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Jonathan Rea reveals Northern Ireland trait that keeps World Superbike champion grounded

Belfast Live logo Belfast Live 14/05/2021 Gareth Fullerton

He may be a six-time World Superbike champion, but there's little chance of Jonathan Rea letting the fame and success go to his head.

The Co Antrim rider returns to action next week when the opening round of the 2021 WSBK season clicks into gear in Aragon, Spain.

Rea has dominated the championship over the past six years, and at 34 years of age he believes he has plenty more gas in the tank as he looks to add to his tally.

He has already cemented his name in the pantheon of Northern Ireland's sporting legends, with an MBE and Freedom of the Borough honours accelerating his popularity among fans.

But as with many sporting heroes from these shores, Rea remains grounded despite his achievements on the world stage.

And he believes that self-effacing nature is down to family and friends who would soon put the brakes on any arrogance from the Kawasaki star.

a man riding a motorcycle on a track: Jonathan Rea has won six successive World Superbike championships © Getty Jonathan Rea has won six successive World Superbike championships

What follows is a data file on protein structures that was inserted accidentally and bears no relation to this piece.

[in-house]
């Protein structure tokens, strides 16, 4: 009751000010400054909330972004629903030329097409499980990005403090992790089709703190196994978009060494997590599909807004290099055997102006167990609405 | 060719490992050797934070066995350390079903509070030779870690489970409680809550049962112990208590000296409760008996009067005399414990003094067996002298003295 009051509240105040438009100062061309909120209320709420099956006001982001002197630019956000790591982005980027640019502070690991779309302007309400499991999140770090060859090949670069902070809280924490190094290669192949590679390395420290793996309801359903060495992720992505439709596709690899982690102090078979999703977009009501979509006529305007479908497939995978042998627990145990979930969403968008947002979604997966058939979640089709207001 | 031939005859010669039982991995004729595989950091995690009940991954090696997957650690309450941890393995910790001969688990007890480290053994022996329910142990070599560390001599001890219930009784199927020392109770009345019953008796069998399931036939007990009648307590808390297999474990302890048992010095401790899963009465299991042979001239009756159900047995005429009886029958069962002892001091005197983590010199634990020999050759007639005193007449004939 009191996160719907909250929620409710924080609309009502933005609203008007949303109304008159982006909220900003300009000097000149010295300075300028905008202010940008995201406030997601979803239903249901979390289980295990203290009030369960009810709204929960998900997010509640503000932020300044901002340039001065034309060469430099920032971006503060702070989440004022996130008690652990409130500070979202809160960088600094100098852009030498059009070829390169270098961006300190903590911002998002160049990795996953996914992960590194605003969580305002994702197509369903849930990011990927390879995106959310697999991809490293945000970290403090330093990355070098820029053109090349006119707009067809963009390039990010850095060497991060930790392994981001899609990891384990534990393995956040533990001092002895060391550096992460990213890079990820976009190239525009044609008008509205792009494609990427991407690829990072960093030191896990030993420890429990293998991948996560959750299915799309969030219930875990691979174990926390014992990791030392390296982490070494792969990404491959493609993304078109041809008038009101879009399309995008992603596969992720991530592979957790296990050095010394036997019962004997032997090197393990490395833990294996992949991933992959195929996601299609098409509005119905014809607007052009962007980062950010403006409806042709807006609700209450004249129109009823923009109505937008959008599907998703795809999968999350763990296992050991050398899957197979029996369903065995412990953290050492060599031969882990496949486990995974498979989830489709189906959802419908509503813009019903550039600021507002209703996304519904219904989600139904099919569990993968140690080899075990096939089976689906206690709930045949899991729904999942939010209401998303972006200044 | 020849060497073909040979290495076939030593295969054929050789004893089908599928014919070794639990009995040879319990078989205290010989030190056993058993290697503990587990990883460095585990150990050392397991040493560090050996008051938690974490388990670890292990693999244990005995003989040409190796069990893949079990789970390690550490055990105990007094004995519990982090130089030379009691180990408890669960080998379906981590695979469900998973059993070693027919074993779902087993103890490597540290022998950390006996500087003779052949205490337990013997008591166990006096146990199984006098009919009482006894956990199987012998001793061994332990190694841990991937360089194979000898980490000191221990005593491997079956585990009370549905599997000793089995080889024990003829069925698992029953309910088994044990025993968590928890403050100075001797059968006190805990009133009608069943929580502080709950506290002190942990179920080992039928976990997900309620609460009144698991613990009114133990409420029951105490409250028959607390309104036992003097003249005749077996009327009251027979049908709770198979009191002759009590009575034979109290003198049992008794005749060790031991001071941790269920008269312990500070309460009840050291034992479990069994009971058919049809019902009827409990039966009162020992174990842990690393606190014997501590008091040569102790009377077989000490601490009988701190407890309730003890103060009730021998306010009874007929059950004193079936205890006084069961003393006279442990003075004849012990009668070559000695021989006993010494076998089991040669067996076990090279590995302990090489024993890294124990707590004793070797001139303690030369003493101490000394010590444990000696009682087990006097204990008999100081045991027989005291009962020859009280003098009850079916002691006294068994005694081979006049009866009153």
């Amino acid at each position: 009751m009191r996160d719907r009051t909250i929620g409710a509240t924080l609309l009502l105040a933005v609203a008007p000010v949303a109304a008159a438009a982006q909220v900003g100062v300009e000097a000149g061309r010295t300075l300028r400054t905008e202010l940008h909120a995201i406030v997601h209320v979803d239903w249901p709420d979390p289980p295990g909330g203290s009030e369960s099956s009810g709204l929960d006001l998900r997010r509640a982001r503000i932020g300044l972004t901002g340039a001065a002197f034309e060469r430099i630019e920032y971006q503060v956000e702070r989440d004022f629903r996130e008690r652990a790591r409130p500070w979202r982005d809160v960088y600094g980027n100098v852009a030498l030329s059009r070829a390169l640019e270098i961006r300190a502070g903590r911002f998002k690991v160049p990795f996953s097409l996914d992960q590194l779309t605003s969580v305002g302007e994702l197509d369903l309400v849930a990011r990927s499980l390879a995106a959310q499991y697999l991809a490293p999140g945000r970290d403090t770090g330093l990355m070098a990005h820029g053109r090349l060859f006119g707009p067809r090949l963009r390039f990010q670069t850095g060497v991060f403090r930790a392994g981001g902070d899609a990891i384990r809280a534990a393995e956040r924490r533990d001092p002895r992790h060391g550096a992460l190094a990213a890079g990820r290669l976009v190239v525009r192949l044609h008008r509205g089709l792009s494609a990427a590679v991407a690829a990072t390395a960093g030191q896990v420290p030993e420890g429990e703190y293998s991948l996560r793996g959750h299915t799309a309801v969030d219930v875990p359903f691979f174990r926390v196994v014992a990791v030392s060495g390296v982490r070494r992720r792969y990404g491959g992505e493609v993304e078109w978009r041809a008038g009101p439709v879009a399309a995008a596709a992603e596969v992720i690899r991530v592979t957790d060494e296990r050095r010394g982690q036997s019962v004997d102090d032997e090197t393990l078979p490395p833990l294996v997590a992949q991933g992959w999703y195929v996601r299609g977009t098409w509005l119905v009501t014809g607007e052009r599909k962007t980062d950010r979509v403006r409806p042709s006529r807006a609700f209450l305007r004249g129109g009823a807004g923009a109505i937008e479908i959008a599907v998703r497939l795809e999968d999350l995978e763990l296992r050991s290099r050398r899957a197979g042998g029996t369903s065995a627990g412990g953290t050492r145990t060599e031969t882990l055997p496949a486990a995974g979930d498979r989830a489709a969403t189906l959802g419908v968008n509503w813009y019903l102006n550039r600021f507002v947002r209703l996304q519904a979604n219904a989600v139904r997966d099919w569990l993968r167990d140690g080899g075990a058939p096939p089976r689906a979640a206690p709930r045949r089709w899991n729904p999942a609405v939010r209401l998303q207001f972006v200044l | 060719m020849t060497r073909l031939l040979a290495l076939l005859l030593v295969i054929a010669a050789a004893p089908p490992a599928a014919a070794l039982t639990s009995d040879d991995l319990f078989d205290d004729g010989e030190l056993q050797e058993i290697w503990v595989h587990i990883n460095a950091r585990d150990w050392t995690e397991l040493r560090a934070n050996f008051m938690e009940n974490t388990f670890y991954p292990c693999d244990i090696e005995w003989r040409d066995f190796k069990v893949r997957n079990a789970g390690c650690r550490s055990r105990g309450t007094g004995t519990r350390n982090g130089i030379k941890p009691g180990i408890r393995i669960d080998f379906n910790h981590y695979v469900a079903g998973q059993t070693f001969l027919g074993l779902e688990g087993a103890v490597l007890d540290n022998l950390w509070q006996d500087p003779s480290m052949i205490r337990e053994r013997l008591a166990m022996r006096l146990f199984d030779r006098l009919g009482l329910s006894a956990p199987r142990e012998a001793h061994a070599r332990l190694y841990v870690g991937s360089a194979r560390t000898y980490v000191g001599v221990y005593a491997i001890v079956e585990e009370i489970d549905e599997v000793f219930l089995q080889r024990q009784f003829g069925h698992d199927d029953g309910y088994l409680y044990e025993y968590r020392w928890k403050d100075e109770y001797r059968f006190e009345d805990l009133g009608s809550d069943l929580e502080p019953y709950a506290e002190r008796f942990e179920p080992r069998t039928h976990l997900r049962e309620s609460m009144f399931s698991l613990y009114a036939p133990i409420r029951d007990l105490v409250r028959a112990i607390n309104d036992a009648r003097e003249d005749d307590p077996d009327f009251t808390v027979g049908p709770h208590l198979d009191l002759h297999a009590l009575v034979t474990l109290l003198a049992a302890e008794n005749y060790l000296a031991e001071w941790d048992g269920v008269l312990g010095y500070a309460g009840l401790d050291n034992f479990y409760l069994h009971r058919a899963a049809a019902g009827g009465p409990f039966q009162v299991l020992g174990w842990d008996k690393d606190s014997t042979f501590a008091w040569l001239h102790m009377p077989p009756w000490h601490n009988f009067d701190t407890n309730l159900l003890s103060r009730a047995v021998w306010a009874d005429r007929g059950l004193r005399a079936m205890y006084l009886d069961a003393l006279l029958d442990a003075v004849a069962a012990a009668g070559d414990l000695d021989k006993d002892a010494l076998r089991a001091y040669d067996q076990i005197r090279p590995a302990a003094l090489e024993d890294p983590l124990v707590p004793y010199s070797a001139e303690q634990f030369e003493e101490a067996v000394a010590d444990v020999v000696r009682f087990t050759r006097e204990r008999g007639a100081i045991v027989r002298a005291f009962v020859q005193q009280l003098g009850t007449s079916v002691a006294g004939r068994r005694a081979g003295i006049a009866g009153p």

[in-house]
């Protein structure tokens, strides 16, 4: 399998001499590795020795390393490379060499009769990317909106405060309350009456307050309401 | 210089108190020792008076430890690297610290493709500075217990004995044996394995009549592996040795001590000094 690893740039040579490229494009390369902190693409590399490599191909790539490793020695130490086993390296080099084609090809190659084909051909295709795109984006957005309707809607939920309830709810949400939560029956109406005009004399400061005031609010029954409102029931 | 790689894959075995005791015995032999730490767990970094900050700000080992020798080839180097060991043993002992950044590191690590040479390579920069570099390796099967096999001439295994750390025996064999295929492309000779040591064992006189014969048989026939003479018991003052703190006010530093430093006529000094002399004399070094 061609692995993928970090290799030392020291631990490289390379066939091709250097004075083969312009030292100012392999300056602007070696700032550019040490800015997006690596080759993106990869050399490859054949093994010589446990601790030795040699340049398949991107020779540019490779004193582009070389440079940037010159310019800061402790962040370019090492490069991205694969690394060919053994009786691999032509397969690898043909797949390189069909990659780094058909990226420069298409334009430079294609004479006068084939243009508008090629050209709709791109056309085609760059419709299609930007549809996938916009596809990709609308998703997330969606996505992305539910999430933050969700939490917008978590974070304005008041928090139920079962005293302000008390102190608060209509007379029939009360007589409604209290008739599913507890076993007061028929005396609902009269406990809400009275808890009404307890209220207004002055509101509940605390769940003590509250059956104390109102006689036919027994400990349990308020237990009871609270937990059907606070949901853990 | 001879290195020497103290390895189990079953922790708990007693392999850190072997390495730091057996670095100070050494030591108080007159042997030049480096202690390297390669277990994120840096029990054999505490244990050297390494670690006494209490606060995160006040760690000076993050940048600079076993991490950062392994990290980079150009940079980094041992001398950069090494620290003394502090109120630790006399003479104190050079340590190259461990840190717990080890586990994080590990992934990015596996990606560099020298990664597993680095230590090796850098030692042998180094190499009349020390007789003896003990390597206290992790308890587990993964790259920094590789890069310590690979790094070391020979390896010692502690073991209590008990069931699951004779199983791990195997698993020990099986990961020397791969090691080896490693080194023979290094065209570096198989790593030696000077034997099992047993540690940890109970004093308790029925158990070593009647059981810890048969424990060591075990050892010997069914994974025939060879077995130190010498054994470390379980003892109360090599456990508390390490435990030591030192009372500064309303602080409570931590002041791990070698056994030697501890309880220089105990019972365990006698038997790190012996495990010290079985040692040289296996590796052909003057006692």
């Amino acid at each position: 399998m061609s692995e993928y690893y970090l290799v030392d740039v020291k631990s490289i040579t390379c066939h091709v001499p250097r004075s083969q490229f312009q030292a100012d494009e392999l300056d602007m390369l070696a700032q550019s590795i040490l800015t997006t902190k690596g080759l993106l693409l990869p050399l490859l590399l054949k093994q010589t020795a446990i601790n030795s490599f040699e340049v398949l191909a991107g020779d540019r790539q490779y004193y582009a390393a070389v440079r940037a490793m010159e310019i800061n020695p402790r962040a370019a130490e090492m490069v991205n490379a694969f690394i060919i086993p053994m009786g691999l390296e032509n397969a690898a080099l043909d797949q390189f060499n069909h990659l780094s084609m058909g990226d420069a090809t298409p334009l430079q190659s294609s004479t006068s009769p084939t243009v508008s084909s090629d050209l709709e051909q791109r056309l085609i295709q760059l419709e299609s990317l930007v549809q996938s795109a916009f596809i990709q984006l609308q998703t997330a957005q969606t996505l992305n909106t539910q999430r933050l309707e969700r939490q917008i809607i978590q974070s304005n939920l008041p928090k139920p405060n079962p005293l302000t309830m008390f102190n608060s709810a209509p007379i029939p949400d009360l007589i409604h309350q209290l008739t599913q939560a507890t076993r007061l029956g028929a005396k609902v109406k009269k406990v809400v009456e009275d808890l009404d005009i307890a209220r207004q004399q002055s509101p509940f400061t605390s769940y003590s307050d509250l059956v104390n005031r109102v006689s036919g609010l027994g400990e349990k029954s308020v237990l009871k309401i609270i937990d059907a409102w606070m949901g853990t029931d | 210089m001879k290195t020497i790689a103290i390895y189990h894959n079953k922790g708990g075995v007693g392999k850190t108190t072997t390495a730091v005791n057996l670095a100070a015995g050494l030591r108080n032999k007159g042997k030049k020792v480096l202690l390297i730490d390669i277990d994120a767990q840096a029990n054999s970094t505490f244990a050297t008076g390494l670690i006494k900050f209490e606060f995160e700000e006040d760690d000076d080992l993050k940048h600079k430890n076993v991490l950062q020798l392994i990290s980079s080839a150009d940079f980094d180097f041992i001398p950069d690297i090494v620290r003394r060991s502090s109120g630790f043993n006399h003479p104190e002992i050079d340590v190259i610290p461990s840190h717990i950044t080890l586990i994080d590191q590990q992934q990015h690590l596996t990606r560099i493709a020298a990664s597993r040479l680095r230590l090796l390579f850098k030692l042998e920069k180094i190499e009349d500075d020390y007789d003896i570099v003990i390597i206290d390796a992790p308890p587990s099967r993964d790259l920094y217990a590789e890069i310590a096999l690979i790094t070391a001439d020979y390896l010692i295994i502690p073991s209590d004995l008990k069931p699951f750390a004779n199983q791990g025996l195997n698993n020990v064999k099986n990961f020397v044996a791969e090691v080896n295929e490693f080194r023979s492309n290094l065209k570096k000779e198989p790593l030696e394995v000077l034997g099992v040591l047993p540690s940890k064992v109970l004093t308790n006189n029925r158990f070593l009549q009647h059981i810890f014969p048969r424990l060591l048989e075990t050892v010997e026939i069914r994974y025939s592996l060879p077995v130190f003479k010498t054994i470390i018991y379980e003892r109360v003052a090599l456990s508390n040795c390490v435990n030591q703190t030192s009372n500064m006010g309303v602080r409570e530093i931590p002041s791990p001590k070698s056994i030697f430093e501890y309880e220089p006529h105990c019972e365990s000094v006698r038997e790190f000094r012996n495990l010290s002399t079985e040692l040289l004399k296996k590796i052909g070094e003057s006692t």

"I notice that trend with sportspeople from Northern Ireland. I don't think there any arrogant sportspeople here," Rea said.

"Maybe that's down to the upbringing from families, but maybe more possibly that here in Northern Ireland your mates wouldn't let you get carried away with being a d***.

"They can be brutally honest, and you would never live it down. So you always remain grounded.

"There are plenty of people to tell you you are doing okay, but there are plenty more to tell you when you're getting carried away."

Rea received the Freedom of Mid and East Antrim Borough during a recent ceremony at Larne Town Hall.

He says the reception brought home just what he has achieved in his career.

"It is just nice to be recognised outside of sport," he added.

:" have so many sports awards around the house, but this is recognition from a wider audience and it is nice.

"I grew up and went to school in Larne, and this was in the Town Hall. It is something that has been in the pipeline, but due to Covid we hadn't been able to do it until recently. So it was nice to receive it.

"They said some really nice words and it made what I have achieved down the years sink in a bit more. And it has made me even more motivated to keep going."

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